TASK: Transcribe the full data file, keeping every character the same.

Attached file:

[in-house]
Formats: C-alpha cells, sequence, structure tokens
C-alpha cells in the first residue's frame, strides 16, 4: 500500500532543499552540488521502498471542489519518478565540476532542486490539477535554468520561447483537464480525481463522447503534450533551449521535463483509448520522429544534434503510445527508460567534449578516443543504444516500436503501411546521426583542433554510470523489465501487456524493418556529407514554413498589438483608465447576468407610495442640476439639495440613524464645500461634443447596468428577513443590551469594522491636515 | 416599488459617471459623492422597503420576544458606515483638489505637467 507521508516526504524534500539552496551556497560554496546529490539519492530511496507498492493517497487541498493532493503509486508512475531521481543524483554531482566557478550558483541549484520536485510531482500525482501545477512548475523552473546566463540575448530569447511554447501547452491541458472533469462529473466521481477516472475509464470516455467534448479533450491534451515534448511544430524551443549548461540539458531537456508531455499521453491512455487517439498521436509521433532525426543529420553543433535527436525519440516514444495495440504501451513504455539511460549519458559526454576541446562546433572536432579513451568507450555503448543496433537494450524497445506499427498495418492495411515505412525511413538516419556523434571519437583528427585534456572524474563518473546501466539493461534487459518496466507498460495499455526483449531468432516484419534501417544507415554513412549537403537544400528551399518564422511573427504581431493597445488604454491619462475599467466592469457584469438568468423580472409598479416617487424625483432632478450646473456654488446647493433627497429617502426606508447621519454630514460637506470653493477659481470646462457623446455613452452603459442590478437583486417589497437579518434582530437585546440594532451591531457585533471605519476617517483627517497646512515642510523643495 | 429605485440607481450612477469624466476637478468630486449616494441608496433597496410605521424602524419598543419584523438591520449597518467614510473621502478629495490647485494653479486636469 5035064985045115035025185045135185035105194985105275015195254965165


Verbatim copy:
[in-house]
Formats: C-alpha cells, sequence, structure tokens
C-alpha cells in the first residue's frame, strides 16, 4: 500500500532543499552540488521502498471542489519518478565540476532542486490539477535554468520561447483537464480525481463522447503534450533551449521535463483509448520522429544534434503510445527508460567534449578516443543504444516500436503501411546521426583542433554510470523489465501487456524493418556529407514554413498589438483608465447576468407610495442640476439639495440613524464645500461634443447596468428577513443590551469594522491636515 | 416599488459617471459623492422597503420576544458606515483638489505637467 507521508516526504524534500539552496551556497560554496546529490539519492530511496507498492493517497487541498493532493503509486508512475531521481543524483554531482566557478550558483541549484520536485510531482500525482501545477512548475523552473546566463540575448530569447511554447501547452491541458472533469462529473466521481477516472475509464470516455467534448479533450491534451515534448511544430524551443549548461540539458531537456508531455499521453491512455487517439498521436509521433532525426543529420553543433535527436525519440516514444495495440504501451513504455539511460549519458559526454576541446562546433572536432579513451568507450555503448543496433537494450524497445506499427498495418492495411515505412525511413538516419556523434571519437583528427585534456572524474563518473546501466539493461534487459518496466507498460495499455526483449531468432516484419534501417544507415554513412549537403537544400528551399518564422511573427504581431493597445488604454491619462475599467466592469457584469438568468423580472409598479416617487424625483432632478450646473456654488446647493433627497429617502426606508447621519454630514460637506470653493477659481470646462457623446455613452452603459442590478437583486417589497437579518434582530437585546440594532451591531457585533471605519476617517483627517497646512515642510523643495 | 429605485440607481450612477469624466476637478468630486449616494441608496433597496410605521424602524419598543419584523438591520449597518467614510473621502478629495490647485494653479486636469 5035064985045115035025185045135185035105194985105275015195254965165